Why are sacraments so important for the Church? Why doesn’t the Church grant access to sacraments to all? These are the implicit questions in the debate that arose around Amoris Laetitia. This debate bears the same limit of all the debates swirling around Pope Francis’s pontificate: it creates a division among the parties.

In the case of Amoris Laetitia, everything was reduced to a sort of casuistry, which is exactly what Pope Francis has asked the Church to avoid since the beginning of his pontificate. On the one hand, there are those who maintain that Amoris Laetitia actually opens access to sacramental communion for Catholics who are divorced and civilly remarried; on the other hand, there are those who specify that this alleged opening is signalled in just one footnote of the apostolic exhortation, and that the document should be interpreted in the only way the Church’s documents can be: in continuity with the Church’s magisterium.

De facto, the debate only sporadically touched the issue of the importance of the sacraments, both of the Eucharist and of matrimony. With some exceptions. Speaking on the Eucharist, Cardinal Robert Sarah – currently Prefect of the Congregation for Divine Worship – had fiery words. He publicly stressed that the Eucharist is not just a meal, and only if we were to consider it as such, could everyone be granted access to it.

But Cardinal Sarah – who also strongly condemns today’s secularization, and praises a return to the traditional spirituality – is now at the margins of these very debates. While the possibility of an ecumenical Mass is reportedly being explored, the Cardinal is ever more isolated within his own Congregation. Points of view like the Cardinal’s do not enjoy the media’s sympathy.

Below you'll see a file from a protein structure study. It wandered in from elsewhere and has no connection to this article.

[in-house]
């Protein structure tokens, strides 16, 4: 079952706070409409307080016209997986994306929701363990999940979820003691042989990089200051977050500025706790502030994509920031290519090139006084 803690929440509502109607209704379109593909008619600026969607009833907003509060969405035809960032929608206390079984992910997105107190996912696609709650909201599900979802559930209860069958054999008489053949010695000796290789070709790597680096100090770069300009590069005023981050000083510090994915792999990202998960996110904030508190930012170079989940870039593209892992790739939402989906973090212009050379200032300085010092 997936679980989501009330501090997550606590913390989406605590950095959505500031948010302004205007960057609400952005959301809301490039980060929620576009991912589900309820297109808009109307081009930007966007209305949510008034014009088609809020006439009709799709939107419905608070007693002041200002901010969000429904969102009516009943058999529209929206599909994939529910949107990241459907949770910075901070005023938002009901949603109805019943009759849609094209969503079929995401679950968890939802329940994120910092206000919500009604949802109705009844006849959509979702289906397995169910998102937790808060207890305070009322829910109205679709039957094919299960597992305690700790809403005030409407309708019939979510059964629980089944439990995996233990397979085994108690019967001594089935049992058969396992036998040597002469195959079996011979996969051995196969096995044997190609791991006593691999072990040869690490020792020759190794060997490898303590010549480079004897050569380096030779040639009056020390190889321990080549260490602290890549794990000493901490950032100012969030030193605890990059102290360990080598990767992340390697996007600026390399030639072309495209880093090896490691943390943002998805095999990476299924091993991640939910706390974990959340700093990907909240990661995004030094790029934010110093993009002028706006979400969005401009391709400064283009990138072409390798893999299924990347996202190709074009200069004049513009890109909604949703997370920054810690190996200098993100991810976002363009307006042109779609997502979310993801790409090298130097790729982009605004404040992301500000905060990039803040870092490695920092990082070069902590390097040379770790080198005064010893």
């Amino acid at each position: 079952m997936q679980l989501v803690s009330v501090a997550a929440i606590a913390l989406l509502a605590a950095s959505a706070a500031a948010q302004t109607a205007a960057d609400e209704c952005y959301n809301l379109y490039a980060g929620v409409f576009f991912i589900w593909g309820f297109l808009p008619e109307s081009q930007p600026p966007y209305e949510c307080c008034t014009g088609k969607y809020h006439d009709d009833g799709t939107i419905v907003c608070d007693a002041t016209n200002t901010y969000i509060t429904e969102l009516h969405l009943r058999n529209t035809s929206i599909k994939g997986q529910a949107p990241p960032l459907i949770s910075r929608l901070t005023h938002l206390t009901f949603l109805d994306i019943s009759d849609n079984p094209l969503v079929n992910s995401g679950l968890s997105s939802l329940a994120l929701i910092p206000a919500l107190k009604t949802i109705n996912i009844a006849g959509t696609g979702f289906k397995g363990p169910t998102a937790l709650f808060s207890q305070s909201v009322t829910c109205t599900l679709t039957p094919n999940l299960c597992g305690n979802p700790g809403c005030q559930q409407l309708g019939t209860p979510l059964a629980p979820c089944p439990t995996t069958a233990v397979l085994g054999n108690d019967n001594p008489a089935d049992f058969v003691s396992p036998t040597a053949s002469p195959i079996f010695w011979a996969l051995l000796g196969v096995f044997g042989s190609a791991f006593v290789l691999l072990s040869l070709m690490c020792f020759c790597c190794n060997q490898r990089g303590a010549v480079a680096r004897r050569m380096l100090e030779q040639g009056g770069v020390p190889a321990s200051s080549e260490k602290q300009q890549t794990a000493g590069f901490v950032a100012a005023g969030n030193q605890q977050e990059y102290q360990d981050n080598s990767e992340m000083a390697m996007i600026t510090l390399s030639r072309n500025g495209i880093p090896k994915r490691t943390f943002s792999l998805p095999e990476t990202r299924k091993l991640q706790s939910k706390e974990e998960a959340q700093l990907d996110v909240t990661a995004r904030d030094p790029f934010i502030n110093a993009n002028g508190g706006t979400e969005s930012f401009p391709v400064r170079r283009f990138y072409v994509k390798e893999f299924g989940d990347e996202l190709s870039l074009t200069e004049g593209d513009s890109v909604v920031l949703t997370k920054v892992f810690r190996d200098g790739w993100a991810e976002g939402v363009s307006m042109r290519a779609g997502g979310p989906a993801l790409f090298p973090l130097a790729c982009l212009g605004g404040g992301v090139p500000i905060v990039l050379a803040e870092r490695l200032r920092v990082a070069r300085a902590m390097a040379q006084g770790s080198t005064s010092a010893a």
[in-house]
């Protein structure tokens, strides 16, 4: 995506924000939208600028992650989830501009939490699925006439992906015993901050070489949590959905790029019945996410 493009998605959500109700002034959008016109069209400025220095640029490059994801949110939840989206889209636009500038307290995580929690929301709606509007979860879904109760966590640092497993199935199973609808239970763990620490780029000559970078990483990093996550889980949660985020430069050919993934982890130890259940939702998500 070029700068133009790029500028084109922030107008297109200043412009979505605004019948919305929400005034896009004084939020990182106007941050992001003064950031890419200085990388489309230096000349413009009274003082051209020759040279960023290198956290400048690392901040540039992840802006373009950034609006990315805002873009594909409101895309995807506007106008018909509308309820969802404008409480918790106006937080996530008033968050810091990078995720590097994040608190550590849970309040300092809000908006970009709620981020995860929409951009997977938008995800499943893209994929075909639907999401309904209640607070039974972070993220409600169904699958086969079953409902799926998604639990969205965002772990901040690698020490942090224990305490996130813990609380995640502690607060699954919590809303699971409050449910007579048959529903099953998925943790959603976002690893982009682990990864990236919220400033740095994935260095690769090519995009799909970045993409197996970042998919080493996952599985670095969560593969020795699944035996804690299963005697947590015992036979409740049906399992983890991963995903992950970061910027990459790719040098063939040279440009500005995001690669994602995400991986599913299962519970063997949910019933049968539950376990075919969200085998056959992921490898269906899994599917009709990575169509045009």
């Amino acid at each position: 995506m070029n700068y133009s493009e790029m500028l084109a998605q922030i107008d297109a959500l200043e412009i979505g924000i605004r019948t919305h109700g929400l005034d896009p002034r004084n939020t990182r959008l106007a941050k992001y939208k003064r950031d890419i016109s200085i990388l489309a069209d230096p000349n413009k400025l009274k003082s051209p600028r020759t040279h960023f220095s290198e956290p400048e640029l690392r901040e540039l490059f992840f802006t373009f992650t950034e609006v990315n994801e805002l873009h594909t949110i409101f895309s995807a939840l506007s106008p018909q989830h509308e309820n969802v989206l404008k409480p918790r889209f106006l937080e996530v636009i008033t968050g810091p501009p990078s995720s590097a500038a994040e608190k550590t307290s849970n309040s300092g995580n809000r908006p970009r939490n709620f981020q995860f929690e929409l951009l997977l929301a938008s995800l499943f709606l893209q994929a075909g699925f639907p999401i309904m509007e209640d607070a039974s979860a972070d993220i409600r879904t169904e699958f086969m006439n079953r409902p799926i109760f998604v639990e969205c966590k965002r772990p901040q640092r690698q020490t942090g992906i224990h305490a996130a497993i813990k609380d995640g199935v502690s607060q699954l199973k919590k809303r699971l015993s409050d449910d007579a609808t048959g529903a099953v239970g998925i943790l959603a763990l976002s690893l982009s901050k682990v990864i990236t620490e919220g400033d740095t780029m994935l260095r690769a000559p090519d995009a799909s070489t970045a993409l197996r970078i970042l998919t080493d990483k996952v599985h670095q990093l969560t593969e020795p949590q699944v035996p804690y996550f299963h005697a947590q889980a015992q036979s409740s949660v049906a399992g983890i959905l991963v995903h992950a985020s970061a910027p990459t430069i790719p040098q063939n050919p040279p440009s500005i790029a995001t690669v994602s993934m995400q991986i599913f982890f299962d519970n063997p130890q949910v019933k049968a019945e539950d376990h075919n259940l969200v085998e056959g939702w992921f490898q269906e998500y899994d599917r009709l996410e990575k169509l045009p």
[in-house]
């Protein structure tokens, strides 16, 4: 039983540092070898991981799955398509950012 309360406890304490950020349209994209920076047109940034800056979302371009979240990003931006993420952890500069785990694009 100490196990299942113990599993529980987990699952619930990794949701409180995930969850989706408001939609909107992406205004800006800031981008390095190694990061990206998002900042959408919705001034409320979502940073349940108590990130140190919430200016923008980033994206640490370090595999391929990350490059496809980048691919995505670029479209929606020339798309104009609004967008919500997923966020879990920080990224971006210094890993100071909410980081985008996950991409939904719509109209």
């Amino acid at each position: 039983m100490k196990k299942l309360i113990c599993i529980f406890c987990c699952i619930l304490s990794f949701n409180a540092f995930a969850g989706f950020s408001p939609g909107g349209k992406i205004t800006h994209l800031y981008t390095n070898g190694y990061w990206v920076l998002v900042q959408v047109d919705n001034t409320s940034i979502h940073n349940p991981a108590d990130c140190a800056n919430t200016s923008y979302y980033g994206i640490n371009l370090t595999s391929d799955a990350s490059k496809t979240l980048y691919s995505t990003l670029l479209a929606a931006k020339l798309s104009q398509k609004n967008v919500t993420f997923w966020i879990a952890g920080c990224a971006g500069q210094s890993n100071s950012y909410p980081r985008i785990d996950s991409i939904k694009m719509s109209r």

There is, however, an unprecedented point of view on the issue, that the Van Thuan Observatory for the Social Teaching of the Church put on the table in one of its latest newsletters. The Observatory noted that there is a direct link between the sacraments of matrimony and Eucharist and Catholic social commitment.

In a few words, this is the rationale: if the sense of Eucharist is lost, the social teaching of the Church also fails. Arguments to support this view were provided by Stefano Fontana, Director of the Observatory.

The text has many noteworthy indications, beyond the – now trivial – statement that family is the living cell of society. The first noteworthy indication is that everything tends toward an order that God the Creator wanted – and the theme of order is very much present, for example, in St. John XXIII’s encyclical Pacem in Terris. Fontana however notes that the order is not self-sustainable. It needs grace. Otherwise – he argues – civil marriages, civil unions and cohabitation, even if they respond to the natural order of man and woman being together, are often not solid and do not represent a forever oriented to life.

It is the grace of the sacrament that makes this bond stronger, beyond the threats of time. Nature by itself cannot provide a state of grace.